Another consideration for view is within the house itself. Be careful to avoid “in house” distractions in locating your workspace. This includes facing away from any distraction. Consider positioning your desk away from the TV. Avoid placing your desk toward the kitchen or any other household area that tries to “call” you when at work. Your view should be attractive and comforting, but not distracting.
Both lighting and view are huge topics that will be covered more extensively in future posts. These two aspects of the home office have a profound impact on productive.
Adequate space for your home office
Another important consideration for your home office design is space. Explore these questions as you design your office space to ensure an environment conducive to work.
First, how much desk top space do you need to work effectively? If you largely work on your computer and do minimal work with paper, then you don't need a large desktop space for working. If, like me, you take notes, jot down ideas, highlight relevant articles you have printed, pay bills, shuffle receipts, etc., then you will need more space on a desk to work. When considering desk size, think about the office tools you need to work effectively. Do you use an in/out basket that you work from frequently? Do you need ready access to pens, pencils, a stapler, and tape during work? Very importantly, do you need a cup of coffee ready at all times? Consider a large enough desk surface to easily reach the tools you use frequently every day. This avoids wasting time hunting for those items you need regularly.
Chair and desk space
If using a rolling chair (highly recommended), do you have enough space? Can you move around without bumping in to other furniture or running over the dog? Yes, I have done that and it does interrupt your work flow. If you have a non-moving chair, do you have enough room to shift around, get up and sit down easily? According to Panero and Zelnik8, the minimum office space for a worker meeting with one person should be 60-70 inches X 90-126 inches. If you are going to be working alone, you can consider a smaller work space. The footprint for desk chair space is estimated to be about 42 inches. These space requirements are estimates and vary based on individual needs. But, they can be used as guidelines to ensure that you have adequate space to move around and feel comfortable working.
Another consideration is whether others will be coming to your office? If you will have clients coming to you, then consider where they will sit when they are there. If you have someone helping you with work, is there room for them in your office?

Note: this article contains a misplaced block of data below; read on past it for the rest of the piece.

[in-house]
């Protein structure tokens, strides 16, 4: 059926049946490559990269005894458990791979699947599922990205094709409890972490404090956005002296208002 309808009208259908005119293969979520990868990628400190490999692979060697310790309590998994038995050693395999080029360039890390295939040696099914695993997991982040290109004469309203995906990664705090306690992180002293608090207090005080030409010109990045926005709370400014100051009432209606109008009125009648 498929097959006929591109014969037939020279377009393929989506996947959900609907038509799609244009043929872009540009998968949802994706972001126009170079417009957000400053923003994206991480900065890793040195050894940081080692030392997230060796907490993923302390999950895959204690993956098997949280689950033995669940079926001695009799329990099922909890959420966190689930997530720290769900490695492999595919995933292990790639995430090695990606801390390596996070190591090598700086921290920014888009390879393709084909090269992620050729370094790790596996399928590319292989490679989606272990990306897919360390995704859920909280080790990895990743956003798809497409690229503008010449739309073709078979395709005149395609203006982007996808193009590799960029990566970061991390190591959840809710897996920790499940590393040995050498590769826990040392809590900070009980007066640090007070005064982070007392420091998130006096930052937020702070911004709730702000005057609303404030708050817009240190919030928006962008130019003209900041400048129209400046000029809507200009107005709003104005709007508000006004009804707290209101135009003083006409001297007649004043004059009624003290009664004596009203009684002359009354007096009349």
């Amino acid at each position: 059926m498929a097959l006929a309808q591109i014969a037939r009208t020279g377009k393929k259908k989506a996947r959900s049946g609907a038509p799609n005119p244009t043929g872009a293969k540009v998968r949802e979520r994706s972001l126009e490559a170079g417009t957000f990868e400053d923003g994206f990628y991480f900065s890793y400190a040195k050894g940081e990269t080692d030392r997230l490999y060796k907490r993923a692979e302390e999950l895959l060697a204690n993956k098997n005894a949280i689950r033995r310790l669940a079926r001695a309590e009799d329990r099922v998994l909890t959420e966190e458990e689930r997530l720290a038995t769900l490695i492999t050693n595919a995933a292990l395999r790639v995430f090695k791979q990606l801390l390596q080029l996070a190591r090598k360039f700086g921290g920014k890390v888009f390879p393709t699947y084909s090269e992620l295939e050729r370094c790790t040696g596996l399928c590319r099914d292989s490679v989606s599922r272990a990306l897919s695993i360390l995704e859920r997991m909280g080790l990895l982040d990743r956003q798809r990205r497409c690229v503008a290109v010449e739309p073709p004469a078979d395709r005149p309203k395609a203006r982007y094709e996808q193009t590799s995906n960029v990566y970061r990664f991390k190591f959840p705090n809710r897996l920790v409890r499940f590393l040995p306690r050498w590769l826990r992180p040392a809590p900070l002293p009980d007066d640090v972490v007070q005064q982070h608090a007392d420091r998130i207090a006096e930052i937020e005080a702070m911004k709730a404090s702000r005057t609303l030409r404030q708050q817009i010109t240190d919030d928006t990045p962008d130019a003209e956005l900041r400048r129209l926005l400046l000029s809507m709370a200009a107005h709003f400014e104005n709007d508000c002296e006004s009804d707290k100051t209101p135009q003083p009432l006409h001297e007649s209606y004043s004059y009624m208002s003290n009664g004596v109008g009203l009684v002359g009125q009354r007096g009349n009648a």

What types of storage do you need? How will storage be placed so that it is close to you and easily accessible? Where can it be placed that it does not interfere with your work space? Storage space is highly subjective depending on what type of business you have. Think about what you will be doing throughout your workday and what you need to be put away. Because clutter can be so distracting, office storage space is important for removing these distractions.
Looking at these questions before you begin setting up your home workspace will help you to determine a layout that is efficient, comfortable and productive. Each item is an important category covered more extensively in this blog.
Technology and technology clutter
At the very minimum, you will probably need a variety of tools. These might include: a computer (either desktop or laptop), speakers or headset, printer, Internet connectivity, a communication device. You will also need plenty of electrical connections for all the equipment.
Many reasonable options are available today for computers whether you are considering a desktop or laptop computer. Although laptop computers are quite powerful today, they generally provide a smaller visual workspace. If you have a laptop and work a great deal on the computer, you may want to consider buying a separate monitor to give yourself more workspace. If you are working extensively with graphics, writing, researching, etc. you might want to consider a desktop computer. Desktop computers provide a larger space to work. If you have a desktop computer, you can also have more than one monitor. Two or more monitors provide even more space from which to work. I have never met anyone who had two monitors ever want to go back to using just one because two are much more efficient.
Speakers or headset
If you work on the Internet, you will probably want to invest in a good headset with microphone. Headsets provide two benefits over speakers. They can block noise (distractions). Also, they allow you to listen to content on your computer without disturbing others in the house. The headset microphone combination allows you to call others and to record content as well.
Even if you conduct most of your work online, you will find that at some point you need a printer. Printers are relatively inexpensive these days. Many are multipurpose providing the ability to fax, copy, scan, save documents, and print. If you have the ability to do all this from home, it will save you time and money. You no longer have to leave your workspace and visit the local office supply store to conduct your business.